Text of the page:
Last modified: 2018-10-20 by zoltán horváth
Keywords: greens | finland |
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images by M. Schmöger, 14 May 2015
The Greens were founded in 1987, absorbing a couple of green organisations
over time. They currently hold 15 seats in the 200-seat parliament. They
participated in several government coalitions.
The symbol is simply the short party name in Finnish and Swedish (Vihreät De GrÖna), in white on green (or vice versa). The flags are green with the white inscription. I have found three versions of the flag:
- a triangular pennant [1,2]
- a rectangular vertical flag 
- a beach flag [4,5,6]
Furthermore, there are portrait flags also in the beach flag format .
M. Schmöger, 14 May 2015
 suggests that there is also a flag for the women's wing of the party.
Tomislav Todorović, 14 May 2015
This might spawn a discussion on "what is a flag?" and "what kind of flags
should we consider for FOTW?".
This image does indeed show advertising material of the women's wing, but this is a roll-up screen, and not really a flag (IMHO). The problem is of course, that particularly with political parties, the boundaries between flags and other advertisement material are definitely blurred. Many vexillologists would, for instance, not consider the beach flags or teardrop flags as real flags at all. And a lot of others would not even consider the different types of vertical flags, that are so commonplace in Germany, Austria etc., as flags proper.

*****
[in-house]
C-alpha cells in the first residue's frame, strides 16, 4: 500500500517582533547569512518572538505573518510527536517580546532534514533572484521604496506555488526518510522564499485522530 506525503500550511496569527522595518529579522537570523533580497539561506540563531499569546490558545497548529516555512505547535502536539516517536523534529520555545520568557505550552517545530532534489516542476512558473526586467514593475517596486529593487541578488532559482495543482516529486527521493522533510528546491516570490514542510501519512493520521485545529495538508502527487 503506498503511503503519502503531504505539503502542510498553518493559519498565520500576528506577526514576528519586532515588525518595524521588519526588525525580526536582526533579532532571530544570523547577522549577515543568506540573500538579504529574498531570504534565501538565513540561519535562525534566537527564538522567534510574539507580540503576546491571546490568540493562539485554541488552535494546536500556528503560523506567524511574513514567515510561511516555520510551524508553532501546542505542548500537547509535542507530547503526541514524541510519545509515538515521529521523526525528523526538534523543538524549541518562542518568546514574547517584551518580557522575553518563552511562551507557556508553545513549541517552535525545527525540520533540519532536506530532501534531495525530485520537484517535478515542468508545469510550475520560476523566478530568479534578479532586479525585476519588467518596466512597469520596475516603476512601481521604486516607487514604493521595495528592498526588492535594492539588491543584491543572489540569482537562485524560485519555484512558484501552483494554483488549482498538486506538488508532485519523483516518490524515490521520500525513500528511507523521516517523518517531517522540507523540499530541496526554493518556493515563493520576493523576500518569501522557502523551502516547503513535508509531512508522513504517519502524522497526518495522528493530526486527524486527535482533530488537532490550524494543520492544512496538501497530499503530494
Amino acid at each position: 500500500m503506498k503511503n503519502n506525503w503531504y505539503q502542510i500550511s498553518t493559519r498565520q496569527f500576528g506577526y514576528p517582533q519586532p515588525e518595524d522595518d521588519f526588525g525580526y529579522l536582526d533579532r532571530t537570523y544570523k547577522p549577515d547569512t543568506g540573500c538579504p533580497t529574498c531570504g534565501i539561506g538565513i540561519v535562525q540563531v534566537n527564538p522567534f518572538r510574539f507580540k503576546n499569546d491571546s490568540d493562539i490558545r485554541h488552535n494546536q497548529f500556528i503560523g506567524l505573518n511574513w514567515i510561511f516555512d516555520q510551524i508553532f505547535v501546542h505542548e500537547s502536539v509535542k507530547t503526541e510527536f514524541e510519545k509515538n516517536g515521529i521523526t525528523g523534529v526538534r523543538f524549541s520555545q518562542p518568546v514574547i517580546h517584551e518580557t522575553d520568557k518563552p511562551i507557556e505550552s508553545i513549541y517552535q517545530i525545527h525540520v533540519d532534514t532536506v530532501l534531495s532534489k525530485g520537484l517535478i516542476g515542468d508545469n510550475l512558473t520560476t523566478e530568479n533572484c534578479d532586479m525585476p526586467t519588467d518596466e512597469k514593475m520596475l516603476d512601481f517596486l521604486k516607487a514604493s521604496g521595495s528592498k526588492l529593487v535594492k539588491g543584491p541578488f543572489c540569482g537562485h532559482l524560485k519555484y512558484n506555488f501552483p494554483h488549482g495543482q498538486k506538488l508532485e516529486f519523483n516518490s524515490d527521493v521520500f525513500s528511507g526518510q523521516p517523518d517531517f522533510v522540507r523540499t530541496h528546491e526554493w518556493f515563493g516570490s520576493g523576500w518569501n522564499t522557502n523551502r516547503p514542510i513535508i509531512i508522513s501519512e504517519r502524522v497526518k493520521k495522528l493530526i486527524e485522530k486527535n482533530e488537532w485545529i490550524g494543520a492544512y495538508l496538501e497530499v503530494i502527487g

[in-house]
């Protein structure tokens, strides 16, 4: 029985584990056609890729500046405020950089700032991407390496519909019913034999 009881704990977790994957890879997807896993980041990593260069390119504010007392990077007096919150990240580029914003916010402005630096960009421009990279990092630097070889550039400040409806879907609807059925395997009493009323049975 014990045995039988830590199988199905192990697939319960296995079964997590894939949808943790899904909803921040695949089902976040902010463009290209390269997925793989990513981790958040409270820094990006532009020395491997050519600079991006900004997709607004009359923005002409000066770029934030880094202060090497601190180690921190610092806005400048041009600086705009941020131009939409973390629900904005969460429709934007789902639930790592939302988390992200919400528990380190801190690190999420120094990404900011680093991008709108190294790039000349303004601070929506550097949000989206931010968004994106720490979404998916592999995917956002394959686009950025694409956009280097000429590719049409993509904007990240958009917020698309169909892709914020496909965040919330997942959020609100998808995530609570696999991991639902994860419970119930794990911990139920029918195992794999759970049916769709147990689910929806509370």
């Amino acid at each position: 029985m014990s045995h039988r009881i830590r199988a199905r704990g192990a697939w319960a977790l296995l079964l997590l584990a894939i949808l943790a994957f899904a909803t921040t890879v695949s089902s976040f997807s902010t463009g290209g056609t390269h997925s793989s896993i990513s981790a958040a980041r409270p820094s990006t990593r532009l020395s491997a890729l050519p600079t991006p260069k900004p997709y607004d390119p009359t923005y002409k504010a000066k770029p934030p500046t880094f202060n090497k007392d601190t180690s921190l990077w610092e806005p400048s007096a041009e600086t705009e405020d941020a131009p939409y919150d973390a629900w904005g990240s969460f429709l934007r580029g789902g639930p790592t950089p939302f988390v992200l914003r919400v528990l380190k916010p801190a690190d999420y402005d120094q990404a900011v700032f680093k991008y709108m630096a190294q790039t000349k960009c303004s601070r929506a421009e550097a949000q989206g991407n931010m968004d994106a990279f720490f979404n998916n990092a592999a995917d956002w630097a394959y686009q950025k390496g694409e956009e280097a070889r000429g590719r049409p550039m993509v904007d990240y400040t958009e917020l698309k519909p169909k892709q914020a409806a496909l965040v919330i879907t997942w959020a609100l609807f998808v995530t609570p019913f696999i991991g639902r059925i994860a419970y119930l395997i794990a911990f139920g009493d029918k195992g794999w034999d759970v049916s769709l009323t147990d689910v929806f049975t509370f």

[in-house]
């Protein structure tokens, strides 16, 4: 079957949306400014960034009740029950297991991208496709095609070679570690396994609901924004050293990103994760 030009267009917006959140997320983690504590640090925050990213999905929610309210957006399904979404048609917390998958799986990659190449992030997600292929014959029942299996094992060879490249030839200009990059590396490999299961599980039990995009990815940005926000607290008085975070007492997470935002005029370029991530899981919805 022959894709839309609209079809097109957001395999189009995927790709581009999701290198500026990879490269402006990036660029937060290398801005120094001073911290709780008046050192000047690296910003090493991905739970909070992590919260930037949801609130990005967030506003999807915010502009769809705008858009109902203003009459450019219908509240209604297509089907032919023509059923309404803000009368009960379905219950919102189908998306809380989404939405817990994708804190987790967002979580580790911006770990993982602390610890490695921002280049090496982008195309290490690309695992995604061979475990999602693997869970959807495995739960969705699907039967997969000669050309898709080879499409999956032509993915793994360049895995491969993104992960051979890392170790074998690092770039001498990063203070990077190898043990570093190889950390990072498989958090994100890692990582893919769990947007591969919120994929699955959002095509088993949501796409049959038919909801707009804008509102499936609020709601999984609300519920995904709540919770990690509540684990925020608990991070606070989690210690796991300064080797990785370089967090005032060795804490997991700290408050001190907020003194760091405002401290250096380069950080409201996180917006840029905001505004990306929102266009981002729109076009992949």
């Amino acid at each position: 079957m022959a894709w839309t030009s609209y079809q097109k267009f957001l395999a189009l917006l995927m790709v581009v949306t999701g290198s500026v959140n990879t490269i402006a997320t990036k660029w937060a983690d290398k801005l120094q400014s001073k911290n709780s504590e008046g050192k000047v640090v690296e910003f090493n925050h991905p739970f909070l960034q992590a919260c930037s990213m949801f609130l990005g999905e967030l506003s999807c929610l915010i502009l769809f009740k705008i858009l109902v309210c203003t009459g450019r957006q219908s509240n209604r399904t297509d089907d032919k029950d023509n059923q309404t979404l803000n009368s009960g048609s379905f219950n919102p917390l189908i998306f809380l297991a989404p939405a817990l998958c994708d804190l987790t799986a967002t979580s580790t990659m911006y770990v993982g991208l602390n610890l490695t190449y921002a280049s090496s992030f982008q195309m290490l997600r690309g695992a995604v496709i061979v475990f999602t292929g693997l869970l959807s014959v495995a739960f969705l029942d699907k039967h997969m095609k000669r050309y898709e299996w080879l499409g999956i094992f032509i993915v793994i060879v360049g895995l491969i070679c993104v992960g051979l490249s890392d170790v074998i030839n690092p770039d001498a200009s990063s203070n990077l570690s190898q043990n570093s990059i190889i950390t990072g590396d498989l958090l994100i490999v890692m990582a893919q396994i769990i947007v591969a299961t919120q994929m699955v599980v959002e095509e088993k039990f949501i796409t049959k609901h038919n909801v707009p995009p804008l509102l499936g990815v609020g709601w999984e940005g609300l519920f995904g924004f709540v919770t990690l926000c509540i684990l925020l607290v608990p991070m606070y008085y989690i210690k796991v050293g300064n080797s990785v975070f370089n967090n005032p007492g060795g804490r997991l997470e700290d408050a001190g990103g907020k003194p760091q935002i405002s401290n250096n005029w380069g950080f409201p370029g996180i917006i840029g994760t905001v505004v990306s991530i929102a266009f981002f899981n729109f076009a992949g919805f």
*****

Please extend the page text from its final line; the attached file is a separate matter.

M. Schmöger, 15 May 2015
Recently, I have encountered a similar problem with the flag-like images
which are used as a sort of online counterparts of the flags and have asked the
This is how it looked to me, too, but its design suggests the possibility of a flag's existence.
The vertical flags seem to be generally accepted as flags proper, at FOTW at least - they certainly are used as the flags. Regarding the beach flags, or teardrop flags, or feather flags (the last of these names is actually the first one I have encountered), I have had a similar dilemma about them when exploring some political parties in Sweden (National Democrats, for instance, make an extensive use of these) and have left the others to report about them.
This is also similar to the distinction between the flags and wall decorations (pulldowns etc.), or the flags and demostration posters, and so forth. In each case, we have to look carefully for the details which might reveal if it is really a flag.